Pratt Integrative Courses – Fall 2019
300s: More General Courses Customized by Instructors
PIC 300: The PIC: Integrating and Advancing Your Work
Section 1: Maria Baker. MON, 5-7:50
Section 2: Chelsea Limbird. WED 2-4:50
PIC 310: Bestiary. Virginia Wagner. TUE, 5-7:50
PIC 315: Hidden City. Omar Walker. THURS, 9-11:50
320s: Making Culture/Culture Making
PIC 320: Big Impact: Artists & Designers Working in a Globalized Age. Dina Weiss. WED, 10-12:50
PIC 321: Virtual Reality and the Battle for Truth. Basem Aly. THURS, 10-12:50
PIC 326: Archive Fever: (Re)Constructing Traces of the Past. Kimberly Bobier. WED, 5-7:50
PIC 330: Art of Scent. Alexis Karl.
Section 1: FRI, 10-12:50
Section 2: FRI, 2-4:50
Section 3: MON 2-4:50
PIC 335: Environment Perception. Alex Goldberg. TUES 2-4:50.
340s: Around Creativity
PIC 341: Visionary Creativity. John Lobell. TUE, 5-7:50
PIC 342: Corpse Will Drink. Michael Gac Levin. FRI, 10-12:50
PIC 343: Conceptual Practices: Rapid Prototypes|| Artists’ Texts. Birgit Rathsmann. THU, 5-7:50
PIC 345: Games, Glitches & Creativity. Luke Degnan. TUES, 5-7:50
PIC 346: Unboxed: Subversion Strategies. Maria Baker. THURS, 2-4:50
350s: Community: Organizing, Practice & Reform
PIC 352: Creative Cultural Organizing. Max Freedman. WED, 5-7:50
360s: From Threads to Bots
PIC 361: Interwoven. Freya Tamayo. TUE 9-11:50
PIC 362: Embodied Surfaces: Textures and Membranes. Joseph Morris. TUE, 2-4:50
PIC 369: A Line, A Robot. Martin Orr. WED, 2-4:50
390s: New Worlds, New Futures
PIC 391: Another Earth. Virginia Wagner.
Section 1: MON, 1-3:50
Section 2: MON, 5-7:50
PIC 395: After the Internet: The Artist, the Designer, and the Public. Johnny Stanish and Loney Abrams. FRI 2-4:50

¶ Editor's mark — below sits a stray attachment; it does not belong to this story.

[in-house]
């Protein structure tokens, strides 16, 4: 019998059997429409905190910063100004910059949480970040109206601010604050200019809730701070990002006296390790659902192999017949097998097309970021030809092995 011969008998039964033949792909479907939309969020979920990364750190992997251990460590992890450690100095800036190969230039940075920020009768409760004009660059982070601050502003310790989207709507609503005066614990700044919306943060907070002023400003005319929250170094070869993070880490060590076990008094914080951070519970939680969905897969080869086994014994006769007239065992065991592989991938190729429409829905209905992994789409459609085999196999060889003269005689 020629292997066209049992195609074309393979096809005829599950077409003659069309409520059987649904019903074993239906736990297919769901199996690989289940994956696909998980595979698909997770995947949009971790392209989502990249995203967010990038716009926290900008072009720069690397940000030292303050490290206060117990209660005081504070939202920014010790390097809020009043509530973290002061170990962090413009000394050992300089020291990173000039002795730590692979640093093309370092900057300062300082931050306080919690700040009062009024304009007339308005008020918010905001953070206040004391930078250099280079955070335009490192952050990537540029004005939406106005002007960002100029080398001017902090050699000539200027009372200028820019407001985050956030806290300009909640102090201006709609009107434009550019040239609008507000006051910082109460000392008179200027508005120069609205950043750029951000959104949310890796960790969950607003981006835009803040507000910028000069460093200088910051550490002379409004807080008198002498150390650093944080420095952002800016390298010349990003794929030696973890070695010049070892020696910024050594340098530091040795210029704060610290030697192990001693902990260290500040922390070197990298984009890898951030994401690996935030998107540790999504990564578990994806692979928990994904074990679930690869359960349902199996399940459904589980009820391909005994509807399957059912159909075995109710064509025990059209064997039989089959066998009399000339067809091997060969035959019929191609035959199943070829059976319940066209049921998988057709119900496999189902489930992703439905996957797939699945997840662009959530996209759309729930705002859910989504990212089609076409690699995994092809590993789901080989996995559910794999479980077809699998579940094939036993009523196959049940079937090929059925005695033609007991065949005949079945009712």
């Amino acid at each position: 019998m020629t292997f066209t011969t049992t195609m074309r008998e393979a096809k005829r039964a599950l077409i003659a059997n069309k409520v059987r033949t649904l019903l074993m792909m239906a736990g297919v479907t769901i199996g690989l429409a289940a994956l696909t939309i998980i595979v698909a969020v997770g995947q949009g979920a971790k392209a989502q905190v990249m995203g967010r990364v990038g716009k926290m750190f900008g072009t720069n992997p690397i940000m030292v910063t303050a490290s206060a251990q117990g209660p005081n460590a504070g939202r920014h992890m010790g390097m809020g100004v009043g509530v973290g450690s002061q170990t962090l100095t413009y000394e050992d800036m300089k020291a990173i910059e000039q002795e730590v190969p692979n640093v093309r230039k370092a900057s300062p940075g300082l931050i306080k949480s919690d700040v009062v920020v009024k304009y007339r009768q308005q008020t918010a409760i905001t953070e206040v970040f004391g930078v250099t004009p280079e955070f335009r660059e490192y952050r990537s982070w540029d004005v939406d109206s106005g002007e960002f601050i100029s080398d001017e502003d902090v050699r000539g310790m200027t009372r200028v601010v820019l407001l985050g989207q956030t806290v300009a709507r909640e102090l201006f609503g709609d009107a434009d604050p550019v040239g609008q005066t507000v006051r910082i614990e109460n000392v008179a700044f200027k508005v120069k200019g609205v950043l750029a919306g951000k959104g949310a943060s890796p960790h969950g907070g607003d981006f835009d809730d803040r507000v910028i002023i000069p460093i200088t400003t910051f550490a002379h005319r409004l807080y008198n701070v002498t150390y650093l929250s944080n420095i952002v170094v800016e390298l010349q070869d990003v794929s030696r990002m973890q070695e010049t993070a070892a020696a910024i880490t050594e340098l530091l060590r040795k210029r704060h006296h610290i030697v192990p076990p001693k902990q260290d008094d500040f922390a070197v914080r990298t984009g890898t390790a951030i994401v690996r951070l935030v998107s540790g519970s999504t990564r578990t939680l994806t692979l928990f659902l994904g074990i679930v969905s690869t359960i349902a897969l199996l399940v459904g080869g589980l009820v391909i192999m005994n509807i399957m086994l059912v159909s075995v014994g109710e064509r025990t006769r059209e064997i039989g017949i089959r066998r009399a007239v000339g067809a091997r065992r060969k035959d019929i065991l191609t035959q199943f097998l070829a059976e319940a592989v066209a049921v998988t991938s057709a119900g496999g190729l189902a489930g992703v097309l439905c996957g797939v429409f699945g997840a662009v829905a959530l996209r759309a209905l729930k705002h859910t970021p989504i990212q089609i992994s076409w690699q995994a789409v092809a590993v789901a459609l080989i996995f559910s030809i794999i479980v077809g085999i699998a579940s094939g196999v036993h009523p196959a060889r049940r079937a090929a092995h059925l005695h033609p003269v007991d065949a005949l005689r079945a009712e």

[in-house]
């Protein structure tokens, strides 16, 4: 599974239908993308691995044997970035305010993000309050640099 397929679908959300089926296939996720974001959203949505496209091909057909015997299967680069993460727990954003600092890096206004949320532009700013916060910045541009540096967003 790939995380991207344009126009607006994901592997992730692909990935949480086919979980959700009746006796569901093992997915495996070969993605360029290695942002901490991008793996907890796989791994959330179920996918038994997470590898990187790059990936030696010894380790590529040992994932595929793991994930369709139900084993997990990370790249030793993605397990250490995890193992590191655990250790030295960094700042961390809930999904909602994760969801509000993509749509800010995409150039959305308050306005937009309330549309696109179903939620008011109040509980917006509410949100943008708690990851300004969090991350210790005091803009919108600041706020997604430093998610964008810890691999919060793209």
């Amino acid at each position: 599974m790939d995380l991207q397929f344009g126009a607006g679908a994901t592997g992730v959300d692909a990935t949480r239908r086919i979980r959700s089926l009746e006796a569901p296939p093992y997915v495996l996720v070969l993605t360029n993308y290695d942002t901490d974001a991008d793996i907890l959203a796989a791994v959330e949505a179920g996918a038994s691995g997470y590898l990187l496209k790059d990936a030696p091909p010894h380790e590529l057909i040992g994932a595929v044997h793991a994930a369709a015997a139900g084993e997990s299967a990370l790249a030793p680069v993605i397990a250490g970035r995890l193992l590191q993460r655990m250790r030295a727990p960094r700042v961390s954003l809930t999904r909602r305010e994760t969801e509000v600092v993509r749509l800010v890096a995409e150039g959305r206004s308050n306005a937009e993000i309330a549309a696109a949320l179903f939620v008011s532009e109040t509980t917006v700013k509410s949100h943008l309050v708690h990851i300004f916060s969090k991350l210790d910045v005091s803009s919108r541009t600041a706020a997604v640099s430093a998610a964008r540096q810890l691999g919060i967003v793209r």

The PIC: Integrating and Advancing Your Work
Section 1, Maria Baker
Section 2, Chelsea Limbird
This course focuses on the development of integrative capacities through students’ own prior work, personal experiences, and future interests. Through exercises, activities, the examination of case studies, and projects that engage students in collaborative work and individualized and directed learning, students revisit their own aesthetics and connect their life experiences to academic work. They also examine connections across disciplines while engaging in extended reflection on their own learning.
This course will explore the relationship between humankind and animals through words, images, and the combination of the two. Since the dawn of time, images, and eventually words and images describing and depicting animals have been used to explore, investigate, and mediate the complex dynamic of animals as both agents of nature and symbols of culture. The human/animal bond continues to have relevance, even as we destroy habitat and endanger more and more species. The concept of the Medieval Bestiary will serve as an area of research and a schema for the creation of a novel compendium of words and images reinforcing and complementing each other to tell new stories.